Marketing is one of those words without meaning. Or at least a consistent meaning for most people. Recently, I met a very bright marketer who broke down a few of the different marketing disciplines and matched them to a freemium sales funnel. His framework is a stroke of genius. I’ve drawn it below.
The Four Disciplines of Funnel Marketing
The triangle on the left is a standard freemium customer conversion process. First customers become aware of the product, then they use the free version of the product, then they convert to paid either by themselves or with the aid of an inside sales team, and finally they are retained as customers.
The rectangle on the right contains the marketing disciplines used to grow and optimize customer acquisition metrics on the right. The list isn’t meant to be comprehensive but does get the gist across.
At the top of the funnel PR, word of mouth and reach marketing are the tools to drive more awareness. Examples include press mentions, viral product features, app store promotion and features, web page optimization, and so on.
Second, engagement marketing draws freemium users into the products. Engagement marketing includes product tutorials and videos, welcome emails and support.
Third, content marketing closes accounts. Content marketing includes blogging to targeted segments within the user base about useful product tips and social interest posts like customer testimonials. Additionally, content marketing inside sales collateral, like the scripts used over the phone by the sales and support reps. Data science also fits in this stage when customer segmentation, remarketing, direct marketing and online acquisition can be most effective.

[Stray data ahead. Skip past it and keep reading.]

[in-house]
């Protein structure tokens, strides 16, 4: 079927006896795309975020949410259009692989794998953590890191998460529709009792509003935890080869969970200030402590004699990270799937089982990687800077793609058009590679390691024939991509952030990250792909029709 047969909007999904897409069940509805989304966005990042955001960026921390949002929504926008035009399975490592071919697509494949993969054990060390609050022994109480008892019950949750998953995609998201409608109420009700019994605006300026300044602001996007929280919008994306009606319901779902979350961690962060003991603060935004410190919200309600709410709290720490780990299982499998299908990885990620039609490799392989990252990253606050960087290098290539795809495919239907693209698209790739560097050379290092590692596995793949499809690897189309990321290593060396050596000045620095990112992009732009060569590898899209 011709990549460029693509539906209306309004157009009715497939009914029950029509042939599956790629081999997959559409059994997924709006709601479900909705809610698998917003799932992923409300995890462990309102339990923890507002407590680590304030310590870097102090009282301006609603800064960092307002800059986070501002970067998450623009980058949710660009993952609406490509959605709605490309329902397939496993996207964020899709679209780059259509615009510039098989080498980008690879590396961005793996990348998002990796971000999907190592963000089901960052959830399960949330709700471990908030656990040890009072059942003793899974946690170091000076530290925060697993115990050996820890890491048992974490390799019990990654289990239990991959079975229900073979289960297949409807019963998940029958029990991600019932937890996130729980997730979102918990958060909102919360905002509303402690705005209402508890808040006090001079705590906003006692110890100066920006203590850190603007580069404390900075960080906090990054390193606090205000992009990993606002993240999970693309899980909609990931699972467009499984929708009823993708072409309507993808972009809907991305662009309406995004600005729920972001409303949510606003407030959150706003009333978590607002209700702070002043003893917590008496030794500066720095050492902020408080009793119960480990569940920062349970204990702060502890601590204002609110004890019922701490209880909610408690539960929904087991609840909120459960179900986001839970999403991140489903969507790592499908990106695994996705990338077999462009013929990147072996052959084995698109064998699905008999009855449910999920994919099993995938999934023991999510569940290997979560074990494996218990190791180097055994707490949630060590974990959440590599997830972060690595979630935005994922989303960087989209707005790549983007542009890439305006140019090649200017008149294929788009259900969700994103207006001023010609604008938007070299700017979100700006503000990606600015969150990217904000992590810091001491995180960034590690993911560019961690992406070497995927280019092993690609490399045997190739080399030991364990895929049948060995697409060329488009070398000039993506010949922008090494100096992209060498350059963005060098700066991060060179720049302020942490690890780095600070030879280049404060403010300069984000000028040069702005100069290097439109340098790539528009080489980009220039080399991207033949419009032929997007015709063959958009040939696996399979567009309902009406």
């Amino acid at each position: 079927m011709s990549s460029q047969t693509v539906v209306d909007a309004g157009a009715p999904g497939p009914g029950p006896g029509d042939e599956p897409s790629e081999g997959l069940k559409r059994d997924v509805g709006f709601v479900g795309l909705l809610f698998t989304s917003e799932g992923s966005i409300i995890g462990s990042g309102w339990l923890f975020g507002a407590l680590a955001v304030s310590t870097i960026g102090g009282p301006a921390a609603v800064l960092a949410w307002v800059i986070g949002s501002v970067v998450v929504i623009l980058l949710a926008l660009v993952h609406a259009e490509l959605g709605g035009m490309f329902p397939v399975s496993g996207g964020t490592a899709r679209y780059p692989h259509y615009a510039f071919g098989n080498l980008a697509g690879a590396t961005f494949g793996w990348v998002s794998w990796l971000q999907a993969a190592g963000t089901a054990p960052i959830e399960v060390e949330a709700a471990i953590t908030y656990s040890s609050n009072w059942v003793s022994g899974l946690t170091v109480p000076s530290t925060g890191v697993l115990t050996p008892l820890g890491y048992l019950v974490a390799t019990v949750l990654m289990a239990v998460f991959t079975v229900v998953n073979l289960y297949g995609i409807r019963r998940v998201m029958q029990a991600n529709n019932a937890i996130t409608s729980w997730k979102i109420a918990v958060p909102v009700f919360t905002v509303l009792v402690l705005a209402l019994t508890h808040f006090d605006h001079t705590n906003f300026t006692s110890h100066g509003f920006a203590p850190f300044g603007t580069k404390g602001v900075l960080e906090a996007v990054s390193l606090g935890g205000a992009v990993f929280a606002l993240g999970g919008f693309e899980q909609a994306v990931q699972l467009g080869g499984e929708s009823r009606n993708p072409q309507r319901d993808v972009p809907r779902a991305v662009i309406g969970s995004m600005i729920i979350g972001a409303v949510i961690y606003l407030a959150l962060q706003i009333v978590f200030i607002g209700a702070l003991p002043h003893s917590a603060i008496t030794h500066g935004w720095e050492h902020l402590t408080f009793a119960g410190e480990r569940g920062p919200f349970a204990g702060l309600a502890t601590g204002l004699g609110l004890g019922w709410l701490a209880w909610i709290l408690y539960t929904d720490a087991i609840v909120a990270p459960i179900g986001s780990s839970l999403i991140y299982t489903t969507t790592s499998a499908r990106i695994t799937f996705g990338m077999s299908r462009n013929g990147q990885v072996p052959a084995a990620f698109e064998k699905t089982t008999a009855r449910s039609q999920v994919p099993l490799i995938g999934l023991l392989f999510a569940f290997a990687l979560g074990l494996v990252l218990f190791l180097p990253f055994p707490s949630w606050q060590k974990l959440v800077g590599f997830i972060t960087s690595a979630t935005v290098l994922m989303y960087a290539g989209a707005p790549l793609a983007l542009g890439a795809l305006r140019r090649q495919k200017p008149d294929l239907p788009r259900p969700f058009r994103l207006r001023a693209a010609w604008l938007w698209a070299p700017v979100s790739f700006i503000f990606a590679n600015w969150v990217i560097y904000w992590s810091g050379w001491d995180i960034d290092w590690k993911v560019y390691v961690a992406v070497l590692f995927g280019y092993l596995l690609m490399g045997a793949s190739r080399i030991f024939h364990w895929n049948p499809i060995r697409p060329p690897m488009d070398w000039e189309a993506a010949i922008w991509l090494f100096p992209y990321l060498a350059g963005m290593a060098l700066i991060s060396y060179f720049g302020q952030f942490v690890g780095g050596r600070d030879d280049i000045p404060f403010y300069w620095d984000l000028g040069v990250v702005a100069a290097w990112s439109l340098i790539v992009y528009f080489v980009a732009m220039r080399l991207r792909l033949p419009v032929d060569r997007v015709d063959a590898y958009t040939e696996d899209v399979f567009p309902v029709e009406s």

Last, lifecycle marketing retains customers by reinforcing the value proposition of the product customers pay for. Customer success teams may call customers with low usage to educate them about the product. Managed support communities build trust into the customer base. And of course email drip campaigns can be quite effective.
Mix and Match
You’ll notice that the tools used in each of the stages isn’t unique. Email, blogging, customer interaction might be used in all or just one of the steps. It depends on the product and sales cycle.
But the goals of the customer interaction change during each step. It’s the responsibility of the marketing team to first understand the objective at each stage in the sales process and best equip their teams with the tools in product, eng, and sales with the various marketing disciplines to maximize success.
This framework really helped me understand the many different disciplines of marketing and when to apply them. I hope it’s helpful for you and your business.